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Indie film "Old Partner" stirs controversy as it breaks new ground

All Headlines 10:26 March 03, 2009

By Shin Hae-in

SEOUL, March 3 (Yonhap) -- As independent feature film "Old Partner (Warnangsori)" continues to set new records in South Korea's blockbuster-dominated box office, it has also generated increasing controversy over digital piracy and the privacy of its main subjects.

Made at a cost of just 200 million won (US$132,700), the documentary about the bonds of loyalty forged between an old farmer and his ox has already earned over 30 times its production cost in net profit, according to its distributor Indie Story.

The movie topped the 2 million viewer mark this week.

"This prize doesn't belong to me. It belongs to the hundreds of indie filmmakers out there struggling to make something valuable and meaningful despite the harsh circumstances," said director Lee Chung-ryul after accepting the award for best emerging director at South Korea's Baeksang Arts Awards last week. "I dream of a country where all independent filmmakers are able to make the movie of their dreams."

But while the film has drawn renewed attention to the domestic indie film industry, inspiring hope for directors on shoestring budgets, its fame and success have also led to some unpleasant controversies.

On Monday, producers requested that police track down uploaders of illegal copies of the film on domestic sites, raising the longstanding issue over digital piracy in the world's most wired country.

Illegal copies of the film have been traded among thousands of Internet users since Feb. 27, according to Seoul police. The producers asked Internet service providers to voluntarily delete the illegal posts, which had already circulated beyond their control by that point.

The film's focus, an old farmer couple living in the North Gyeongsang region, have also come under mounting stress as hundreds of people have visited their house since the film hit theatres in January, producers said. Some people are even sending letters to the couple's children, criticizing them for "abandoning" their old parents.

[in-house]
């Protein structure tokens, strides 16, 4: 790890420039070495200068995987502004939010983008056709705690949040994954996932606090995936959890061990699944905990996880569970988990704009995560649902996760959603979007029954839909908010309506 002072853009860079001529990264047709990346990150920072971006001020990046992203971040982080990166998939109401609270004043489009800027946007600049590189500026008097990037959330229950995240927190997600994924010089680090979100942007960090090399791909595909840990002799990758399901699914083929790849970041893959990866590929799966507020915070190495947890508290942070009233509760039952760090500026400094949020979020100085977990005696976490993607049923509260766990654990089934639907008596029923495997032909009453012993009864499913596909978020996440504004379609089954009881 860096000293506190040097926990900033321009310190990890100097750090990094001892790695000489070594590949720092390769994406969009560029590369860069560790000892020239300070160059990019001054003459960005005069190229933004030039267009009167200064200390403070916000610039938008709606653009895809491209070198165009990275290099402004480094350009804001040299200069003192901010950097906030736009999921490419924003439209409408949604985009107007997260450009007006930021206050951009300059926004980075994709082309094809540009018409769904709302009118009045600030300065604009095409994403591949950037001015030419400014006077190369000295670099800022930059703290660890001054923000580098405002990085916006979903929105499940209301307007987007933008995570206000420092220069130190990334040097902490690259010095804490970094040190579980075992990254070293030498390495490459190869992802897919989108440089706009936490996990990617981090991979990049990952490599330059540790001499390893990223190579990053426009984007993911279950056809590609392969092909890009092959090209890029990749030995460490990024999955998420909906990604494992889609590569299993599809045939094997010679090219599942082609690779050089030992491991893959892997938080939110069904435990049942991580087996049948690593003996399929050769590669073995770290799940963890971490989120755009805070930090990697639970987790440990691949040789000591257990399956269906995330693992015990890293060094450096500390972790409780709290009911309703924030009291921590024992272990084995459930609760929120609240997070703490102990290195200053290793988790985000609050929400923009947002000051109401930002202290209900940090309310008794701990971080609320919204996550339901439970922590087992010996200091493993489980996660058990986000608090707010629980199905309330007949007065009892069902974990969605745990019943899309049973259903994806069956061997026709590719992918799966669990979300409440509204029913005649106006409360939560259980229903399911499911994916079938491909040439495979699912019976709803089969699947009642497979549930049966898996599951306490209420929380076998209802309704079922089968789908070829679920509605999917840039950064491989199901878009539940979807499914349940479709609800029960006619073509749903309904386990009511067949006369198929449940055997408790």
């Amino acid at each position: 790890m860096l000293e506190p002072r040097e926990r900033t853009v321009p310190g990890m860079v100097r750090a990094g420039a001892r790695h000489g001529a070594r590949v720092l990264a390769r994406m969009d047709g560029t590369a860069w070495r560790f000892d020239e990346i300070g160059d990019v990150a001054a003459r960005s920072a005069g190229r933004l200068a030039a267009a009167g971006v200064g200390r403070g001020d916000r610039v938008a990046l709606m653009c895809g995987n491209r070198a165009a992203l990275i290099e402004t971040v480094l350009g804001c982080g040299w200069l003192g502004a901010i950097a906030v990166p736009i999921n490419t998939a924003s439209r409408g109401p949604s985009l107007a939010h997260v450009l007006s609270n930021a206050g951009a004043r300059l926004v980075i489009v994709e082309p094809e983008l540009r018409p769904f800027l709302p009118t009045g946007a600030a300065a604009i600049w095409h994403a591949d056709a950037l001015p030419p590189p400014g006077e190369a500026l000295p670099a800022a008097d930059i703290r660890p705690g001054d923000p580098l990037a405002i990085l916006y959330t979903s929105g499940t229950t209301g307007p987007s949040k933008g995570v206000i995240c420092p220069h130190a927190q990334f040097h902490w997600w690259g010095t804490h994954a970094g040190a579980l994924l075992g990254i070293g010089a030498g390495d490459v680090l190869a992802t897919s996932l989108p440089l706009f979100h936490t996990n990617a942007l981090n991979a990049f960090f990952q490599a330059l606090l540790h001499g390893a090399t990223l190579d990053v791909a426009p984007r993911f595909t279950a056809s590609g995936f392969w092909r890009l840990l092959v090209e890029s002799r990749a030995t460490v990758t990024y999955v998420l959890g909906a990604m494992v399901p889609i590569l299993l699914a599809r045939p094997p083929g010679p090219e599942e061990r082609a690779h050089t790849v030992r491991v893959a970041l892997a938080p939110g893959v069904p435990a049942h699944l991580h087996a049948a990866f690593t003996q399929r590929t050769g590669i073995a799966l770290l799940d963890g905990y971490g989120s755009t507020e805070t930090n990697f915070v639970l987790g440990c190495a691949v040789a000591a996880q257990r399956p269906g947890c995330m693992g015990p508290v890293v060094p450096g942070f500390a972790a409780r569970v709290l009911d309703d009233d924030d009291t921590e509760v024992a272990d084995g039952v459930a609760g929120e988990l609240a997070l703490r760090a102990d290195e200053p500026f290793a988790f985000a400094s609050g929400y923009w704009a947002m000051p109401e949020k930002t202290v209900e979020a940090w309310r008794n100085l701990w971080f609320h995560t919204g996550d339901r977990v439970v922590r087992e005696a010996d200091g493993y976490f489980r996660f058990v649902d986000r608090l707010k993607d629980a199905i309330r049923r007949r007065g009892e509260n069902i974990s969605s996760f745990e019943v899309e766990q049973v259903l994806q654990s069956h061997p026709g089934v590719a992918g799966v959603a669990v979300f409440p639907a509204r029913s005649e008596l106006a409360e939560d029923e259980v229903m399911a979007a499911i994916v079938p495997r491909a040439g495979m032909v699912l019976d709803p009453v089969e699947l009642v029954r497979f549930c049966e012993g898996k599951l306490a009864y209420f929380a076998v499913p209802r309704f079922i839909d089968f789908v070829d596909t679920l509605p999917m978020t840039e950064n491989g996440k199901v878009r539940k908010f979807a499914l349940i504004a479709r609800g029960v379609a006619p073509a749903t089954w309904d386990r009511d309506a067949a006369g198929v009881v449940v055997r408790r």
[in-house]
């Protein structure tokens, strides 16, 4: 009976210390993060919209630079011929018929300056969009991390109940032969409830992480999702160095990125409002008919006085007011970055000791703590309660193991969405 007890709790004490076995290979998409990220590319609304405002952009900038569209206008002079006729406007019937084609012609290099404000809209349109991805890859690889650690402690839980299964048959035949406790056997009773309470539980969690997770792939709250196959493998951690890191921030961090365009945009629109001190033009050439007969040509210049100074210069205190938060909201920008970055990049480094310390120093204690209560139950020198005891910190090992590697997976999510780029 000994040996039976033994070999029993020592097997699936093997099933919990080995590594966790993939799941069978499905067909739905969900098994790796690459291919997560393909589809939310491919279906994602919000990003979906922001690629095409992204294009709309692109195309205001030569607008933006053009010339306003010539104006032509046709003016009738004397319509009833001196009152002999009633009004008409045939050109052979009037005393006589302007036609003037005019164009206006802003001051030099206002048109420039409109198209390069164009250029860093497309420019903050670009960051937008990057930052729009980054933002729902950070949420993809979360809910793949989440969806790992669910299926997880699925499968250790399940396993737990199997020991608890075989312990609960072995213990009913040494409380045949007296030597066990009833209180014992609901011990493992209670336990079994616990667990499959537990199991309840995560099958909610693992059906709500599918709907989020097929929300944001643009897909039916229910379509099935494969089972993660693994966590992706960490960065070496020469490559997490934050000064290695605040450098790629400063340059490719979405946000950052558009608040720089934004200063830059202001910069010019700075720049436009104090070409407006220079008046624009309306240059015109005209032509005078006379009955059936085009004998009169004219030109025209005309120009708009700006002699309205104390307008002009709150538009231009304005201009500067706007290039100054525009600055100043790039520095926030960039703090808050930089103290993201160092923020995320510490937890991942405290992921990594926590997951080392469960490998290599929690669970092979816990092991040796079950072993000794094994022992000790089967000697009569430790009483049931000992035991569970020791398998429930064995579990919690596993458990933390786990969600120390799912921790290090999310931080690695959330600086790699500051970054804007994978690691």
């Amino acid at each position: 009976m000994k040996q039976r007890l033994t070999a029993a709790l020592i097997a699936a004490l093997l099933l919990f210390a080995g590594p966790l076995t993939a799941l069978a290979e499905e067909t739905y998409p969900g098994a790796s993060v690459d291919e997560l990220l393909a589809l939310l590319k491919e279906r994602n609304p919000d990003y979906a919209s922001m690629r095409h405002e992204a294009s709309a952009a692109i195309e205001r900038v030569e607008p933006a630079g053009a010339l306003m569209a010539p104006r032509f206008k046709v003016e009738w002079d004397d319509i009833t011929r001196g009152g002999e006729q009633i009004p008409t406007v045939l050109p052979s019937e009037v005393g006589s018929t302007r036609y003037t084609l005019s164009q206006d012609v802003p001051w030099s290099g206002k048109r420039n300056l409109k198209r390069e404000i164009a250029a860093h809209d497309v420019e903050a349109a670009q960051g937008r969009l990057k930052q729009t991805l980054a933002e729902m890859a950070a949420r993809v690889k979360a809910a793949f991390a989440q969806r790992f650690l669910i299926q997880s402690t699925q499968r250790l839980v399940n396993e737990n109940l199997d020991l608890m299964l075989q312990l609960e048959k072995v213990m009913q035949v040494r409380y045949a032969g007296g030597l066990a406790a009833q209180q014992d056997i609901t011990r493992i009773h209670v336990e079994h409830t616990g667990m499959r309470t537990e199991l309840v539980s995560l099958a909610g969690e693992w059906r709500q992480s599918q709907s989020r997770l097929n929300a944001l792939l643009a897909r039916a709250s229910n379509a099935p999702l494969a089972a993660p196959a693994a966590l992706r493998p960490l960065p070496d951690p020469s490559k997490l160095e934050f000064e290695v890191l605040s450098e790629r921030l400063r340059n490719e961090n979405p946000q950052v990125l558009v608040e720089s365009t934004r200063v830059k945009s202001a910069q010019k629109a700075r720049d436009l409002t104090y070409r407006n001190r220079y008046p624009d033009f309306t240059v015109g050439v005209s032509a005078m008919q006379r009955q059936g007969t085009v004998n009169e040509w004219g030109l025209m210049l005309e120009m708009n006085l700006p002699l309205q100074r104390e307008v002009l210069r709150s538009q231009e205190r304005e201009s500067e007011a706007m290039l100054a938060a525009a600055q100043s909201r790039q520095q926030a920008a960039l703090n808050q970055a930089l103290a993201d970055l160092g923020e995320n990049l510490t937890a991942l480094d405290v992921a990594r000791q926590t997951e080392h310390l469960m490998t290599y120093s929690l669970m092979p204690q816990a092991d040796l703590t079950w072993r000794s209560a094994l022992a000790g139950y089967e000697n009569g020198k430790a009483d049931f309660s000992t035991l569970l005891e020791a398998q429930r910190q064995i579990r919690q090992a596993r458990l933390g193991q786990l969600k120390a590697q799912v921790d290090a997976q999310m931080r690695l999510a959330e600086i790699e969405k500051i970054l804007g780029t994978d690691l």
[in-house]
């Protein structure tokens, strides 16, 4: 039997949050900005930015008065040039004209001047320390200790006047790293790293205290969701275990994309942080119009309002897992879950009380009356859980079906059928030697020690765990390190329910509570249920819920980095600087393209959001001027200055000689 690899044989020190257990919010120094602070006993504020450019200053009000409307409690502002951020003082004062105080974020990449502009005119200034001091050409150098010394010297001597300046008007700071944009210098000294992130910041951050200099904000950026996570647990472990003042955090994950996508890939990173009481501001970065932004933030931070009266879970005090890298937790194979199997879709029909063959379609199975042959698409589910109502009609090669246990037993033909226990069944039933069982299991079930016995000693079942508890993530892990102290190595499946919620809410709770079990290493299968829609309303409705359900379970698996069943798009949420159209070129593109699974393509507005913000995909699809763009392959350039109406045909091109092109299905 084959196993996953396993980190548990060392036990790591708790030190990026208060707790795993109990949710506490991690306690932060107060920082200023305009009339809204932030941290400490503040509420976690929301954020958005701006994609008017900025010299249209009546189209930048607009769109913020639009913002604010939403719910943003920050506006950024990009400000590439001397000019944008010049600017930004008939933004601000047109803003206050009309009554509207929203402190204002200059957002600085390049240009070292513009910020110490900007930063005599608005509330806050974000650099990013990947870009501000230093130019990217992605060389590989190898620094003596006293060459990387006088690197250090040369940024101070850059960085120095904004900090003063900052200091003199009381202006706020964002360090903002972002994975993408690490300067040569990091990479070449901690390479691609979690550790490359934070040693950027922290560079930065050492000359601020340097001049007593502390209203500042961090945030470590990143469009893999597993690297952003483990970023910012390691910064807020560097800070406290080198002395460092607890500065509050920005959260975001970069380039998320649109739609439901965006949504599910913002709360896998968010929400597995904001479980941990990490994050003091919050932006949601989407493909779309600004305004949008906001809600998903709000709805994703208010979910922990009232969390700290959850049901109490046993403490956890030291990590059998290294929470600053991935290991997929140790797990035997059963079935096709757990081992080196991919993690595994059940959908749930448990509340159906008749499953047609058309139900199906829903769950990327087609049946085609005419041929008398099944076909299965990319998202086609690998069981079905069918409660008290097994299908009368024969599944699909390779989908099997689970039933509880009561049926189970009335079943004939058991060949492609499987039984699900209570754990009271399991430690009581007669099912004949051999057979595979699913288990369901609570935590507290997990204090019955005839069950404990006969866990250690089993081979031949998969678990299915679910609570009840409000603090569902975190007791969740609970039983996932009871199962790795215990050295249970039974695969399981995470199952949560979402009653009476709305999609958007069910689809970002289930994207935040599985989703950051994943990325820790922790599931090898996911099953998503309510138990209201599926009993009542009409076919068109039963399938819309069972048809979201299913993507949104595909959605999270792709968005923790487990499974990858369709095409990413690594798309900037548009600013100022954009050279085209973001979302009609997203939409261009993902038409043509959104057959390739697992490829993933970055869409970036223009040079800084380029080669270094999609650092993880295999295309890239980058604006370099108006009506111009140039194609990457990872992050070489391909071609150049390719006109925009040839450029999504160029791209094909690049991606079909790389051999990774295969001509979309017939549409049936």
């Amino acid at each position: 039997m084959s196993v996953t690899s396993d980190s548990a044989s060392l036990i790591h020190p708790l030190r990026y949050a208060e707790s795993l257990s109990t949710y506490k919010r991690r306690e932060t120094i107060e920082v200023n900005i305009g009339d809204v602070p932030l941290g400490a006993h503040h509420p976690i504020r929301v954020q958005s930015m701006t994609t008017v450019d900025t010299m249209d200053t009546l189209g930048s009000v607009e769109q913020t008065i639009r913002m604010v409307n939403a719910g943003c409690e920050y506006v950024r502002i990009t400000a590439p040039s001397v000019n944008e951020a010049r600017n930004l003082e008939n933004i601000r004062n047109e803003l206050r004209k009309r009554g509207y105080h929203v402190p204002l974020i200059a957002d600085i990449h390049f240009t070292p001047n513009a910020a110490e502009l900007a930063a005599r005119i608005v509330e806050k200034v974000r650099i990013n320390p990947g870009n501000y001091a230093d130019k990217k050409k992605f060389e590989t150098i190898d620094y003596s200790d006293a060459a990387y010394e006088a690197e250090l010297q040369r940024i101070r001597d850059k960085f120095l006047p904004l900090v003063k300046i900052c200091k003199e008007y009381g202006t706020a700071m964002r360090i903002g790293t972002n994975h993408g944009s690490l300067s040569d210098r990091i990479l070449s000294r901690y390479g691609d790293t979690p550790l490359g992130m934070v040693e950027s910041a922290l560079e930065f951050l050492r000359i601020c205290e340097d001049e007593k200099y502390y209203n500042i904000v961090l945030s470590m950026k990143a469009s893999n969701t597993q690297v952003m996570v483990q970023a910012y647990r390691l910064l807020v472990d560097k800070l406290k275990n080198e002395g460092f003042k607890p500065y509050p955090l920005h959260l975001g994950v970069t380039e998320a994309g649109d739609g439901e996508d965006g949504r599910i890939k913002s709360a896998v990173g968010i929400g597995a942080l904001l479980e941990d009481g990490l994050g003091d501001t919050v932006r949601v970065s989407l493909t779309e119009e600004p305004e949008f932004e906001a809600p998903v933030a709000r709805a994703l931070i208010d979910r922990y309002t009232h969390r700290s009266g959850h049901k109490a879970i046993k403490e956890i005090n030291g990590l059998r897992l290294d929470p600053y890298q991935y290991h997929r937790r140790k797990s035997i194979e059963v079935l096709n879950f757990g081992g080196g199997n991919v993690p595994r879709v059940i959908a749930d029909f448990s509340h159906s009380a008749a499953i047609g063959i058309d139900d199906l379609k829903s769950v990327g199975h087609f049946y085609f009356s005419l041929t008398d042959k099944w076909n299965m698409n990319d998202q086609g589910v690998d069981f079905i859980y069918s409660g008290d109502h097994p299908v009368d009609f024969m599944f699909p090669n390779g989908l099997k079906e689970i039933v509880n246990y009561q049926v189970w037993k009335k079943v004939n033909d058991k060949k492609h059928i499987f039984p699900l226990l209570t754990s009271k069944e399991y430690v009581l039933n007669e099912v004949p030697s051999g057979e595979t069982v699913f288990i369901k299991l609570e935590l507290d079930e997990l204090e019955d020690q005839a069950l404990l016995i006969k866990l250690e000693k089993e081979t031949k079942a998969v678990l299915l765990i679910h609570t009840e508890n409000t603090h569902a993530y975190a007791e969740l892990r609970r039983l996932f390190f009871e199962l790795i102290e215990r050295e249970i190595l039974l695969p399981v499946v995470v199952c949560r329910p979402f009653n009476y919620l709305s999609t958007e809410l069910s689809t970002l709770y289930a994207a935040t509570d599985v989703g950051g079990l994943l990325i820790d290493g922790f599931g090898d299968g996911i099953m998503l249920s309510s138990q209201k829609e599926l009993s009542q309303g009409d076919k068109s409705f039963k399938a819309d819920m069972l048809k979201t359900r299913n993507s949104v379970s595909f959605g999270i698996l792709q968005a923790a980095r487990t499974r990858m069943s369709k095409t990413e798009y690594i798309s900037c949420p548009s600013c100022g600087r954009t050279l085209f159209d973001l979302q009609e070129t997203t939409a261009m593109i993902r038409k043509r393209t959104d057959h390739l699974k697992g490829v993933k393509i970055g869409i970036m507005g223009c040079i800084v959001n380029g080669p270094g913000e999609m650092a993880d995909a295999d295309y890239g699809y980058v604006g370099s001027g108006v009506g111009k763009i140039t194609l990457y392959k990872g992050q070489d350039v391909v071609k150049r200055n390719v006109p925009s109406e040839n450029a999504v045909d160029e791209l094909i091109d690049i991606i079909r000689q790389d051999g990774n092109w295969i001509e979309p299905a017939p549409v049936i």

"I cannot sleep at night thinking I have ended up causing mental stress to the old man and his family," director Lee said in a recent interview.

The Gyeongsang Provincial Government exacerbated the controversy after it announced plans to introduce a tour program around the old couple's house and land beginning this week.

It said the program would bring local and foreign tourists to the underdeveloped region and promised "utmost effort" in protecting the couple's privacy.

On-line critics accused the provincial government of selling out the couple's privacy for money.

"Old Partner," which became a surprise hit thanks largely to word of mouth advertising, is screening at more than 200 theaters nationwide. The film opened virtually unnoticed at seven cinemas on Jan. 15.

The movie centers on a touching yet humorous companionship between an elderly farming couple and their rickety ox, which is diagnosed with cancer after serving the couple faithfully for more than 30 years.

Winner of the 2008 Pusan International Film Festival, "Old Partner" was the first Korean documentary to compete at the Sundance Film Festival.

hayney@yna.co.kr
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